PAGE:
Emissions scenarios , estimates of changes in future emission levels of greenhouse gases, have been projected that depend upon uncertain economic, sociological , technological , and natural developments.  In most scenarios, emissions continue to rise over the century, while in a few, emissions are reduced.   Fossil fuel reserves are abundant, and will not limit carbon emissions in the 21st century.  Emission scenarios, combined with modelling of the carbon cycle , have been used to produce estimates of how atmospheric concentrations of greenhouse gases might change in the future. Using the six IPCC SRES "marker" scenarios, models suggest that by the year 2100, the atmospheric concentration of CO 2 could range between 541 and 970 ppm.  This is 90–250% above the concentration in the year 1750.
When it started in 2007, the GCCA was working in just four pilot countries. Today, it supports 51 programmes in 38 countries , 8 regions and subregions and at the global level. In 2014, the GCCA, entered a new phase through its flagship initiative - the GCCA+.
All images on this site lovingly provided by our visual content partner
Solar output also varies on shorter time scales, including the 11-year solar cycle  and longer-term modulations .  Solar intensity variations possibly as a result of the Wolf, Spörer and Maunder Minimum are considered to have been influential in triggering the Little Ice Age,  and some of the warming observed from 1900 to 1950. The cyclical nature of the Sun's energy output is not yet fully understood; it differs from the very slow change that is happening within the Sun as it ages and evolves. Research indicates that solar variability has had effects including the Maunder minimum from 1645 to 1715 . , part of the Little Ice Age from 1550 to 1850 . that was marked by relative cooling and greater glacier extent than the centuries before and afterward.   Some studies point toward solar radiation increases from cyclical sunspot activity affecting global warming, and climate may be influenced by the sum of all effects (solar variation, anthropogenic radiative forcings , etc.).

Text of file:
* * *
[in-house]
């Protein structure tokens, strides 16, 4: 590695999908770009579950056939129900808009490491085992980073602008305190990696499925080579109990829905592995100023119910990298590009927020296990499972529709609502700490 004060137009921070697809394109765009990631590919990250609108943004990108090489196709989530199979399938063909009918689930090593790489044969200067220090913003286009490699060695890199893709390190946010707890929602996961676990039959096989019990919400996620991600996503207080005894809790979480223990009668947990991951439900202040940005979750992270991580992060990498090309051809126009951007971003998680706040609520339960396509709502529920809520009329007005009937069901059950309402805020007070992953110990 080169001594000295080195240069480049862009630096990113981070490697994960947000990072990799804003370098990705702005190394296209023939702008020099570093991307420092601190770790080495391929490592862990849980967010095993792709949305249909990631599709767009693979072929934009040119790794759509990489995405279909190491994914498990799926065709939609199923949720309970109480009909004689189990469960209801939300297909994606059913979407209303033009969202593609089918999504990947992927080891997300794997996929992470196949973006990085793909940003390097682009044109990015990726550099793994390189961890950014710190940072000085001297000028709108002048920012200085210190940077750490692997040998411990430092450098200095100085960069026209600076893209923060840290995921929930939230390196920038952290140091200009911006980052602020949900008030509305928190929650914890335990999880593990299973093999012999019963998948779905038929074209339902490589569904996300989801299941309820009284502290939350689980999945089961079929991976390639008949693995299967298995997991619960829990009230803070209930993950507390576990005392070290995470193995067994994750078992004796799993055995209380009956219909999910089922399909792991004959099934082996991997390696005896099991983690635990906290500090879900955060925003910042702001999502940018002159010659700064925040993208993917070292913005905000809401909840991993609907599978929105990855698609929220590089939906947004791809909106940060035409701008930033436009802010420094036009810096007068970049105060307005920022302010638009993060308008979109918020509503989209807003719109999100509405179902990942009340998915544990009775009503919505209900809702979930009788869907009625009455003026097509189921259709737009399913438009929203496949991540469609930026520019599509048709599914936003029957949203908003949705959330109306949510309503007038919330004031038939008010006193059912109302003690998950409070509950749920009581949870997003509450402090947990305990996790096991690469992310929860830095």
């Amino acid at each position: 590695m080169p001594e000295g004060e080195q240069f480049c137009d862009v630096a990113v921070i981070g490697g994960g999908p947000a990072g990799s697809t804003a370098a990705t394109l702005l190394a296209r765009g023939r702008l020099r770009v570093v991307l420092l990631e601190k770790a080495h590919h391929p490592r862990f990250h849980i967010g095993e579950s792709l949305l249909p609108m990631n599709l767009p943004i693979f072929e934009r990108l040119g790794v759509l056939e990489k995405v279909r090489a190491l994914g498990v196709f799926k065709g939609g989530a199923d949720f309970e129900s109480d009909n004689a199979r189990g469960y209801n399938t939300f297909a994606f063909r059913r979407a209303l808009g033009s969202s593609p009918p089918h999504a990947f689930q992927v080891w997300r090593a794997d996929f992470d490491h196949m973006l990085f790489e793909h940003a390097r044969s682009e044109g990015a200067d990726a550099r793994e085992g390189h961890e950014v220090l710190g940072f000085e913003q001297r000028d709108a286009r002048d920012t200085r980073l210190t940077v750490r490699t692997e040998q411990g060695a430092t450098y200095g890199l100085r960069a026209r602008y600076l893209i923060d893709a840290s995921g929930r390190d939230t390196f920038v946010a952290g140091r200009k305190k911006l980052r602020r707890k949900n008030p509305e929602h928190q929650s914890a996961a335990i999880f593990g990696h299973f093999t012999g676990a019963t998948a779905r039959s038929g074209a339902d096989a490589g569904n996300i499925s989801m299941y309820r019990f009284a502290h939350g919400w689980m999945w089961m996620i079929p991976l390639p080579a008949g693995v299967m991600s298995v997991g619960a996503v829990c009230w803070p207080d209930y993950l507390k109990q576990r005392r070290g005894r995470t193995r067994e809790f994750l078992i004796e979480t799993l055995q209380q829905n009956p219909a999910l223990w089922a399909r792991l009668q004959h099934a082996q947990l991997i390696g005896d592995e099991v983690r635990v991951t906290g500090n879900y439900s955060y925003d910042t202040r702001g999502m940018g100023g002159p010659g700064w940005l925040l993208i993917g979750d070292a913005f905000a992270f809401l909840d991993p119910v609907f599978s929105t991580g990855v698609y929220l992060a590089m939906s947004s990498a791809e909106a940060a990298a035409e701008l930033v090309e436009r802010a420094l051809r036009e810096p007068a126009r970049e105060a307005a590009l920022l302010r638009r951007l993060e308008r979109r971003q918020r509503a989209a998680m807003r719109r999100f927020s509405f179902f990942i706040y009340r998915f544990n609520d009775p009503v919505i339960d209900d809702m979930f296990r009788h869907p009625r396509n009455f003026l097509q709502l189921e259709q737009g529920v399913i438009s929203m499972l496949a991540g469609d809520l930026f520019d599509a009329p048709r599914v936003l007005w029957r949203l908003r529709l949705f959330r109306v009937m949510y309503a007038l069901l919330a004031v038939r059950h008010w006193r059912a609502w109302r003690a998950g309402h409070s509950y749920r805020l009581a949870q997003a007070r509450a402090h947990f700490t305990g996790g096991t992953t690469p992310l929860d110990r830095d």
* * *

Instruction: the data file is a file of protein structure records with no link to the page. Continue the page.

IPCC: Global average sea level in the last interglacial (Eemian) period
(130,000-111,000 years ago) was likely 13 to 20 feet (4 to 6 meters) higher
than during the 20th century, mainly due to the retreat of polar ice. Ice
core data indicate that average Arctic temperatures at that time were
to deg. F (3 to 5 deg. C) higher than present, because of differences
in the Earth’s orbit. The Greenland ice sheet and other Arctic ice fields
likely contributed no more than 13 feet (4 meters) of the observed sea
level rise. There may also have
been a contribution from Antarctica. Note in the chart how the rate of
sea level rise is very low compared to that when the ice age wanes. ( IPCC
NOAA: The Mid-Cretaceous period is one period in the geologic past that stands out as distinctly warmer than today, particularly at high latitudes. During the mid-Cretaceous Period, 120-90 million years ago, fossil remains of plants and animals believed to inhabit warm environments, were found at much higher latitudes. Breadfruit trees apparently grew as far north as Greenland (55° N), and in the oceans, warm water corals grew farther away from the equator in both hemispheres....... The mid-Cretaceous was characterized by geography and an ocean circulation that was vastly different from today; as well as higher carbon dioxide levels (at least 2 to 4 times higher than today). This indicates that the mid-Cretaceous climate system was different from that of today or any we might have in the future. Explanations evoking ocean and atmospheric circulation patterns radically different from today have been proposed to explain the climate of the mid-Cretaceous; however, there is no scientific consensus on how the Mid-Cretaceous warm climate came about (source: NOAA Paleo Climatology program) . In some ancient times when CO2 levels were very high, ocean organisms with shells based on silica replaced those with shells based on calcium.